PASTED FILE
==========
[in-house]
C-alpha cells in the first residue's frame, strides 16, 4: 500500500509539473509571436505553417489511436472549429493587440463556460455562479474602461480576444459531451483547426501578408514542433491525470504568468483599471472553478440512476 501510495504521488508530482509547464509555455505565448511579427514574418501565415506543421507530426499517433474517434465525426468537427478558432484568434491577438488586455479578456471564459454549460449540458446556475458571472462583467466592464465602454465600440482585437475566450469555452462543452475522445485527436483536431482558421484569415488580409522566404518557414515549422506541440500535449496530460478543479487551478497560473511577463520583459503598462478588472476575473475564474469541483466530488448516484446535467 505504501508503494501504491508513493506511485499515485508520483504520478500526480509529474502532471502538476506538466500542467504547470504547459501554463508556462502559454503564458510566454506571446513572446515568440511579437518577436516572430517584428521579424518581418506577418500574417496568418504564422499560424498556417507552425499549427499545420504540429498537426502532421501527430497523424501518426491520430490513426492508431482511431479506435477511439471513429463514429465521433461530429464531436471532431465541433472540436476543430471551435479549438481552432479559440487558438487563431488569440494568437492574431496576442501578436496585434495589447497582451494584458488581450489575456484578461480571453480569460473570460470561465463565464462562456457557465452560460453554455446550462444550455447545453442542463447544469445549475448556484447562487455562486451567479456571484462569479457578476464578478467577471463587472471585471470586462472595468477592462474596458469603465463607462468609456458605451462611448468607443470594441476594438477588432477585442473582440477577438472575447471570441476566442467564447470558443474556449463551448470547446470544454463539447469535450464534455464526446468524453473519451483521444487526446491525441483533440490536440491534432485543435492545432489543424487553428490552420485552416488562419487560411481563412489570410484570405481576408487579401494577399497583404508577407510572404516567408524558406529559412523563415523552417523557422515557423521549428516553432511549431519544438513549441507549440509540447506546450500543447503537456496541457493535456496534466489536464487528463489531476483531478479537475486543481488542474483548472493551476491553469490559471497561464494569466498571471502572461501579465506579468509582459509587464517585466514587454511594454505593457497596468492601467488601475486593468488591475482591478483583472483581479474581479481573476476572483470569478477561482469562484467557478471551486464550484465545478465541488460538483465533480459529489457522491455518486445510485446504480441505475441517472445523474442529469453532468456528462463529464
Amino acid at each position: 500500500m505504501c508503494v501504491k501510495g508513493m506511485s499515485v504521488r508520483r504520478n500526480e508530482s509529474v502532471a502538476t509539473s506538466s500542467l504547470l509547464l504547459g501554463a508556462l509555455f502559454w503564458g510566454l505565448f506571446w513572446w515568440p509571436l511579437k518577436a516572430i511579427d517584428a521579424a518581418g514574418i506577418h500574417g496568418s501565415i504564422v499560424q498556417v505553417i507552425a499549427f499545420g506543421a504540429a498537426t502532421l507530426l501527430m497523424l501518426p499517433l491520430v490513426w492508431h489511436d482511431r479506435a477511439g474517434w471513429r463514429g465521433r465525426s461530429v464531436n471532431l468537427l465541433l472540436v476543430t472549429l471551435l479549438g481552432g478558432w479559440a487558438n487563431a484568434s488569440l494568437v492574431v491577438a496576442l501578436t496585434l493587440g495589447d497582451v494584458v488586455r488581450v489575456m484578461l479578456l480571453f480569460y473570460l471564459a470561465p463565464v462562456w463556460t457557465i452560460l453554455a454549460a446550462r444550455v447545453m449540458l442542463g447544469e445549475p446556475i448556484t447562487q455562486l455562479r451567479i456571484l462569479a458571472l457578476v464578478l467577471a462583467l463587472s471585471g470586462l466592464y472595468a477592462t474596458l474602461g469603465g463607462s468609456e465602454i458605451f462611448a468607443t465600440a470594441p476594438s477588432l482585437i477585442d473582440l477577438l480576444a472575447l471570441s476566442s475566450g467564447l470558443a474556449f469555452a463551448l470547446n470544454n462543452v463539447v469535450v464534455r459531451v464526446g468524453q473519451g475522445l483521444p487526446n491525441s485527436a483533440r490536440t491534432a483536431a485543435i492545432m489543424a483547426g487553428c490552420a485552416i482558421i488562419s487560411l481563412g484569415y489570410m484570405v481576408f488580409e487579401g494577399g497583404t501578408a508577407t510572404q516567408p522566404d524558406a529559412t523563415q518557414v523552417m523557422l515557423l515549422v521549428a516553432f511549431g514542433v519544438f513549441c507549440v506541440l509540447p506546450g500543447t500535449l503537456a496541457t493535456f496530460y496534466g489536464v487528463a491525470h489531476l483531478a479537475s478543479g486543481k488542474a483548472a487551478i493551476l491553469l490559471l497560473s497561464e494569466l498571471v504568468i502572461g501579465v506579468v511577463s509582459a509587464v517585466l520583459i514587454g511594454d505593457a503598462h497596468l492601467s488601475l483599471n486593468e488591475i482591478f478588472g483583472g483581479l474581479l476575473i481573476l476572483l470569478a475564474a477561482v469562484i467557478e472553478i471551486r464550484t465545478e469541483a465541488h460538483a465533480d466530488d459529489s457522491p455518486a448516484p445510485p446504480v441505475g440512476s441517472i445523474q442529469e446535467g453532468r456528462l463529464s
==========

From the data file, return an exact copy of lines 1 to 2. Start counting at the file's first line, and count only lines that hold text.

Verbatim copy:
[in-house]
C-alpha cells in the first residue's frame, strides 16, 4: 500500500509539473509571436505553417489511436472549429493587440463556460455562479474602461480576444459531451483547426501578408514542433491525470504568468483599471472553478440512476 501510495504521488508530482509547464509555455505565448511579427514574418501565415506543421507530426499517433474517434465525426468537427478558432484568434491577438488586455479578456471564459454549460449540458446556475458571472462583467466592464465602454465600440482585437475566450469555452462543452475522445485527436483536431482558421484569415488580409522566404518557414515549422506541440500535449496530460478543479487551478497560473511577463520583459503598462478588472476575473475564474469541483466530488448516484446535467 505504501508503494501504491508513493506511485499515485508520483504520478500526480509529474502532471502538476506538466500542467504547470504547459501554463508556462502559454503564458510566454506571446513572446515568440511579437518577436516572430517584428521579424518581418506577418500574417496568418504564422499560424498556417507552425499549427499545420504540429498537426502532421501527430497523424501518426491520430490513426492508431482511431479506435477511439471513429463514429465521433461530429464531436471532431465541433472540436476543430471551435479549438481552432479559440487558438487563431488569440494568437492574431496576442501578436496585434495589447497582451494584458488581450489575456484578461480571453480569460473570460470561465463565464462562456457557465452560460453554455446550462444550455447545453442542463447544469445549475448556484447562487455562486451567479456571484462569479457578476464578478467577471463587472471585471470586462472595468477592462474596458469603465463607462468609456458605451462611448468607443470594441476594438477588432477585442473582440477577438472575447471570441476566442467564447470558443474556449463551448470547446470544454463539447469535450464534455464526446468524453473519451483521444487526446491525441483533440490536440491534432485543435492545432489543424487553428490552420485552416488562419487560411481563412489570410484570405481576408487579401494577399497583404508577407510572404516567408524558406529559412523563415523552417523557422515557423521549428516553432511549431519544438513549441507549440509540447506546450500543447503537456496541457493535456496534466489536464487528463489531476483531478479537475486543481488542474483548472493551476491553469490559471497561464494569466498571471502572461501579465506579468509582459509587464517585466514587454511594454505593457497596468492601467488601475486593468488591475482591478483583472483581479474581479481573476476572483470569478477561482469562484467557478471551486464550484465545478465541488460538483465533480459529489457522491455518486445510485446504480441505475441517472445523474442529469453532468456528462463529464